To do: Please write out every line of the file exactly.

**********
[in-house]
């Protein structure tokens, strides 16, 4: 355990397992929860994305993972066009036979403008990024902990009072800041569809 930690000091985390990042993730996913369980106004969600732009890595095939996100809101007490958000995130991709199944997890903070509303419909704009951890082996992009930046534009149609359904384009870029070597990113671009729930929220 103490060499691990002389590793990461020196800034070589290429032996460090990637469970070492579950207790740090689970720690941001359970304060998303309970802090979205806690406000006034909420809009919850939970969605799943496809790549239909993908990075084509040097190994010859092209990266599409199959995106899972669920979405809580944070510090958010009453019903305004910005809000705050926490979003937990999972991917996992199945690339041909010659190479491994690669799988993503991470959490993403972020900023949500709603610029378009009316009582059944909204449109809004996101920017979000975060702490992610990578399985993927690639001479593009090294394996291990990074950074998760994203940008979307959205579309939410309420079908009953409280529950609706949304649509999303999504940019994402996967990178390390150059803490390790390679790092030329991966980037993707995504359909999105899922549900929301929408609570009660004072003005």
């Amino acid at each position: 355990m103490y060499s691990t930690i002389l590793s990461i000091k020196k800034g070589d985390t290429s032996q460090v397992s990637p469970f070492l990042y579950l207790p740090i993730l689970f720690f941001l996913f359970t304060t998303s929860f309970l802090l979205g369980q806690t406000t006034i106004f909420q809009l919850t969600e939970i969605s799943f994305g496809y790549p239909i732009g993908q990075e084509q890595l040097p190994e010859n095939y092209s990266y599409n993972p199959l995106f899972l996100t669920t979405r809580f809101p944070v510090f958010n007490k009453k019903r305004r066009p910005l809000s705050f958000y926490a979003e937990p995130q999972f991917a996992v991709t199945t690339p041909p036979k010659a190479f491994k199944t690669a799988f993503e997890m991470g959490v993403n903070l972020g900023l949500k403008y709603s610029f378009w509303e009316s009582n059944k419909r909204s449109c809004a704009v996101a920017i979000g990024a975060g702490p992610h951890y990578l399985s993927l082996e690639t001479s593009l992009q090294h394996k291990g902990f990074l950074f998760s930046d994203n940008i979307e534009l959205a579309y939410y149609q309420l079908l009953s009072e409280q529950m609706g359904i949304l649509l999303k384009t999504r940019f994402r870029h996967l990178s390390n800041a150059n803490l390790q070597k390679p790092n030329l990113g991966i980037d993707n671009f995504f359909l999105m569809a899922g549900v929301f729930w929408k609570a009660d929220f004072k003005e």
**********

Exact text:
[in-house]
């Protein structure tokens, strides 16, 4: 355990397992929860994305993972066009036979403008990024902990009072800041569809 930690000091985390990042993730996913369980106004969600732009890595095939996100809101007490958000995130991709199944997890903070509303419909704009951890082996992009930046534009149609359904384009870029070597990113671009729930929220 103490060499691990002389590793990461020196800034070589290429032996460090990637469970070492579950207790740090689970720690941001359970304060998303309970802090979205806690406000006034909420809009919850939970969605799943496809790549239909993908990075084509040097190994010859092209990266599409199959995106899972669920979405809580944070510090958010009453019903305004910005809000705050926490979003937990999972991917996992199945690339041909010659190479491994690669799988993503991470959490993403972020900023949500709603610029378009009316009582059944909204449109809004996101920017979000975060702490992610990578399985993927690639001479593009090294394996291990990074950074998760994203940008979307959205579309939410309420079908009953409280529950609706949304649509999303999504940019994402996967990178390390150059803490390790390679790092030329991966980037993707995504359909999105899922549900929301929408609570009660004072003005």
């Amino acid at each position: 355990m103490y060499s691990t930690i002389l590793s990461i000091k020196k800034g070589d985390t290429s032996q460090v397992s990637p469970f070492l990042y579950l207790p740090i993730l689970f720690f941001l996913f359970t304060t998303s929860f309970l802090l979205g369980q806690t406000t006034i106004f909420q809009l919850t969600e939970i969605s799943f994305g496809y790549p239909i732009g993908q990075e084509q890595l040097p190994e010859n095939y092209s990266y599409n993972p199959l995106f899972l996100t669920t979405r809580f809101p944070v510090f958010n007490k009453k019903r305004r066009p910005l809000s705050f958000y926490a979003e937990p995130q999972f991917a996992v991709t199945t690339p041909p036979k010659a190479f491994k199944t690669a799988f993503e997890m991470g959490v993403n903070l972020g900023l949500k403008y709603s610029f378009w509303e009316s009582n059944k419909r909204s449109c809004a704009v996101a920017i979000g990024a975060g702490p992610h951890y990578l399985s993927l082996e690639t001479s593009l992009q090294h394996k291990g902990f990074l950074f998760s930046d994203n940008i979307e534009l959205a579309y939410y149609q309420l079908l009953s009072e409280q529950m609706g359904i949304l649509l999303k384009t999504r940019f994402r870029h996967l990178s390390n800041a150059n803490l390790q070597k390679p790092n030329l990113g991966i980037d993707n671009f995504f359909l999105m569809a899922g549900v929301f729930w929408k609570a009660d929220f004072k003005e």